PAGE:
I. External structure
Figure. Tentacular club of Ommastrephes bartramii, Oral view. Drawings from Naef 1921-23.
- Carpus: Present, but only in Ommastrephinae within Ommastrephidae. Carpus seen above consists of three pads (blue) and four suckers (red) along the dorsal-proximal margin of the manus. On the opposite club there would be four pads and three suckers.
- Club divisions: Carpus, manus, dactylus and terminal pad.
- Club shape: Expanded manus with narrow dactylus generally having a dorsal curvature (latter not seen in drawing above).
- Sucker series: Four, regular, longitudinal series except for few suckers at at proximal end of club. Four suckers comprising a transverse row are arranged at oblique and acute angles to the axis of the club rather than at a right angle.
- Trabeculate, protective membranes: Two trabeculae per lateral sucker on manus, one per lateral sucker elsewhere; dorsal membrane low to virtually absent on distal half of dactylus; dorsal and ventral membranes broadly separated at proximal end of club.
- Oral margins of stalk: Present; prominent; with distinct trabeculae; located at lateral sides of oral surface of stalk; continuous with trabeculate protective membranes of club; extend full length of tentacular stalk.
- Aboral margin of stalk: Present; prominent, much larger than oral margins; positioned on aboral-dorsal corner of stalk; extends distally to level of mid-manus; continuous in position and structure (i.e., muscular) with keel; extends proximally full length of tentaclular stalk.
- Keel: Extends from dorsal position on dactylus to middle of manus where it becomes low and aboral in position; then continues proximally on stlak as a tall aboral margin.
- Terminal pad present; usually distinct.
Figure. Sthenoteuthis oualaniensis, immature female, 142 mm ML. Oral (top) and Aboral (bottom) views of the club. Note that the keel is continuous with the aboral margin of the stalk (see II and III below also) and that the trabeculate membranes are present on the oral margins of the stalk.
Figure. Sthenoteuthis oualaniensis. Left - Oral view of part of the ventral manus. Club tissue macerated making the trabeculae easier to see. One of the marginal suckers has been removed; the red dot represents the position and diameter of the cut neck of the sucker. Note that there are two trabeculae arising from each lateral sucker-stalk. This is characteristic only for the manus and only in ommastrephids (Abraliopsis spp. have something similar on some arms). Right - Oral-ventral view of the proximal club showing the ventral protective membrane merging into the ventral margin of the stalk and the double trabeculae (double arrows) of the former being replaced by single trabeculae (single arrows) on the carpus and stalk.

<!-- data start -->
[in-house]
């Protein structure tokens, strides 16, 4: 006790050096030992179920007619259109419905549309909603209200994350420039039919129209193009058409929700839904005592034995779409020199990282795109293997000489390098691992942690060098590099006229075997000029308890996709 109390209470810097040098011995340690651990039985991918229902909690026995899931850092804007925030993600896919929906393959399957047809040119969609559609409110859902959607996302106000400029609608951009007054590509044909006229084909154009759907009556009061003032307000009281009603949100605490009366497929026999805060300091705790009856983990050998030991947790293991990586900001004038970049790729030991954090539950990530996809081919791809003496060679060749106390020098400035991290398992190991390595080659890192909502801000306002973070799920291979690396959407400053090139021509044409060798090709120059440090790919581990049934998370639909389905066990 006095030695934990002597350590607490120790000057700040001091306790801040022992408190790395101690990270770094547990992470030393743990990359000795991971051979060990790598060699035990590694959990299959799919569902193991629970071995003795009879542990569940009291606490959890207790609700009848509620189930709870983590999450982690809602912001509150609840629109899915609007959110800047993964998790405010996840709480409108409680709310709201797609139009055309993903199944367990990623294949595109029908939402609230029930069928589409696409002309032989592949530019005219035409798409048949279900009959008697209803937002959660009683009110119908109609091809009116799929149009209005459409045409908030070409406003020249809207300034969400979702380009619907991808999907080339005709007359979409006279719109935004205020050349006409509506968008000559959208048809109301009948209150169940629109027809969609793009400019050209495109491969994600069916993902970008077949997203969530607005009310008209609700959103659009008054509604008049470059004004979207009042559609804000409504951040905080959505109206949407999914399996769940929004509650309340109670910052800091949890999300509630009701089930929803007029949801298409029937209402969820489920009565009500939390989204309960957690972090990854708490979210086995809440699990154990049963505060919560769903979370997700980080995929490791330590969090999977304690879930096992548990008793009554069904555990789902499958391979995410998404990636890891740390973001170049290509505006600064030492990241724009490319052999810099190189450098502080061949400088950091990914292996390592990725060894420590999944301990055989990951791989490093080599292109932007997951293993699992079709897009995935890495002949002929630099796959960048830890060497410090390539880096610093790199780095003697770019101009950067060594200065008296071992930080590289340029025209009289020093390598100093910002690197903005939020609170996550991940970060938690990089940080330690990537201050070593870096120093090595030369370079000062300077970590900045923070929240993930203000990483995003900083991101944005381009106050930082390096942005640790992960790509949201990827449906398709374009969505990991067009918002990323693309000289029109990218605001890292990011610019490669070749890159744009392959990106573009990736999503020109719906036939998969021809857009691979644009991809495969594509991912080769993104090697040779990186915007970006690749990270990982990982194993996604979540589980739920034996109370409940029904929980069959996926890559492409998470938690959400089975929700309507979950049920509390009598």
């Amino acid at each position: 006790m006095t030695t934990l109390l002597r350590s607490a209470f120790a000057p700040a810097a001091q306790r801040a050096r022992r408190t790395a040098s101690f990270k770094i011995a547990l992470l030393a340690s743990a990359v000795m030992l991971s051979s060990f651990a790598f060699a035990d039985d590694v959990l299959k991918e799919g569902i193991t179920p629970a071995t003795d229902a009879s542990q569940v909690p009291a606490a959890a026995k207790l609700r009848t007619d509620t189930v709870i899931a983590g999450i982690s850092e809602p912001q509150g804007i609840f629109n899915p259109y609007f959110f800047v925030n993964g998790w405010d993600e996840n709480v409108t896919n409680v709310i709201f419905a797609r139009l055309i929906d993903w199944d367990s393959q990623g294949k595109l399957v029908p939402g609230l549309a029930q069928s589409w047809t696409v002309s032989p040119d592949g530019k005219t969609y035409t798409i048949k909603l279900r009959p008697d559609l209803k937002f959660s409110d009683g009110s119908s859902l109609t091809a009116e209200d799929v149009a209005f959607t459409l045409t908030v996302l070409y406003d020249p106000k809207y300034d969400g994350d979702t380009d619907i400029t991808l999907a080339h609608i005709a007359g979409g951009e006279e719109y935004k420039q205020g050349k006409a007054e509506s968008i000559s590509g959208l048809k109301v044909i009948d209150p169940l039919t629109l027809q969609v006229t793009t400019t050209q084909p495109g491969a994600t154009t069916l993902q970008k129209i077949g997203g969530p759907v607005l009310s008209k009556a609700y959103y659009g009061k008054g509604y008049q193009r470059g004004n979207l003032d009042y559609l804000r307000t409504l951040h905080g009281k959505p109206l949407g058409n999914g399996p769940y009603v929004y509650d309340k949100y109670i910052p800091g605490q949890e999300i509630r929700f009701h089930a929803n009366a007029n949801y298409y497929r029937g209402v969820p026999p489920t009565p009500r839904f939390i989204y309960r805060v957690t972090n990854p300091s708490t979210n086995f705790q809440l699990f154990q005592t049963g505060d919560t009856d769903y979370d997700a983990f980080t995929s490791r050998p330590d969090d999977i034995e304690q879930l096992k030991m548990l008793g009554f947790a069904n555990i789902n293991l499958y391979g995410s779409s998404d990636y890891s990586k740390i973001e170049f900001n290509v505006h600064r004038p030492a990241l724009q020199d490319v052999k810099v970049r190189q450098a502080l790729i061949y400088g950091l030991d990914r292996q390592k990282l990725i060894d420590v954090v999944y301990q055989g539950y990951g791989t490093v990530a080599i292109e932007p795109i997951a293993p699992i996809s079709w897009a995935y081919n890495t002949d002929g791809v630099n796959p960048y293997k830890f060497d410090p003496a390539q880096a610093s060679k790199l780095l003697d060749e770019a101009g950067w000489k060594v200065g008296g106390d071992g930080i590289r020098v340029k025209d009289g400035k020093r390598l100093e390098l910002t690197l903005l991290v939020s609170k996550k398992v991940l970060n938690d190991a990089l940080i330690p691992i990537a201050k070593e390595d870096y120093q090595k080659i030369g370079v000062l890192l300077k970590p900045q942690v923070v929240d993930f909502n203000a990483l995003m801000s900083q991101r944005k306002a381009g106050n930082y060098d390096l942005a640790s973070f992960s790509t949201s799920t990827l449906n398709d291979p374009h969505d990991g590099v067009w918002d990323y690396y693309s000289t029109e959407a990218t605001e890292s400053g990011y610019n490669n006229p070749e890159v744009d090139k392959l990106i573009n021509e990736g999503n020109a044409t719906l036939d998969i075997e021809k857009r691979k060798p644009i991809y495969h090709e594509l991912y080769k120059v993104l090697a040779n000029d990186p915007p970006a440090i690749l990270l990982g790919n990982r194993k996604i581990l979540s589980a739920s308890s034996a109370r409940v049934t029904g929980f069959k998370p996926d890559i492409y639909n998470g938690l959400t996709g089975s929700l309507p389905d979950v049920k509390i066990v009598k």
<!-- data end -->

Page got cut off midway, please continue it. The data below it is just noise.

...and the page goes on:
Figure. Sthenoteuthis oualaniensis, oral views of the proximal club. Left - Terminal pad. The red dots identify the terminal suckers of the dactylus which bear teeth on their inner rings in contrast to those of the terminal pad that have smooth inner rings. Right - Carpus. The carpus here is composed of three smooth-ringed suckers (black arrows) each with an adjacent, large, round, carpal-knob and located along the dorsal edge of the club. All other suckers in the region have toothed inner rings.
II. Internal structure: Skin, some suckers removed.
- Dorsal view: The lateral sucker-stalks are greatly enlarged on the mid-manus in spite of the relative small size of the suckers they carry; at the dactylus the sucker stalks decrease abruptly in size as does the large, trabeculate protective membrane.
- Ventral view: This opposite view shows the enlarged sucker-stalks of the mid-manus decreasing in a uniform manner to the tip of the dactylus along with the trabeculate protective membrane.
- The keel and the aboral margin of the stalk are continuous, that is they are both part of the same muscular structure.
- The proximal end of the keel is distinguished from the aboral margin by a by a low point in the structure near mid-manus (see yellow arrows below) where the keel has changed to a more dorsal position.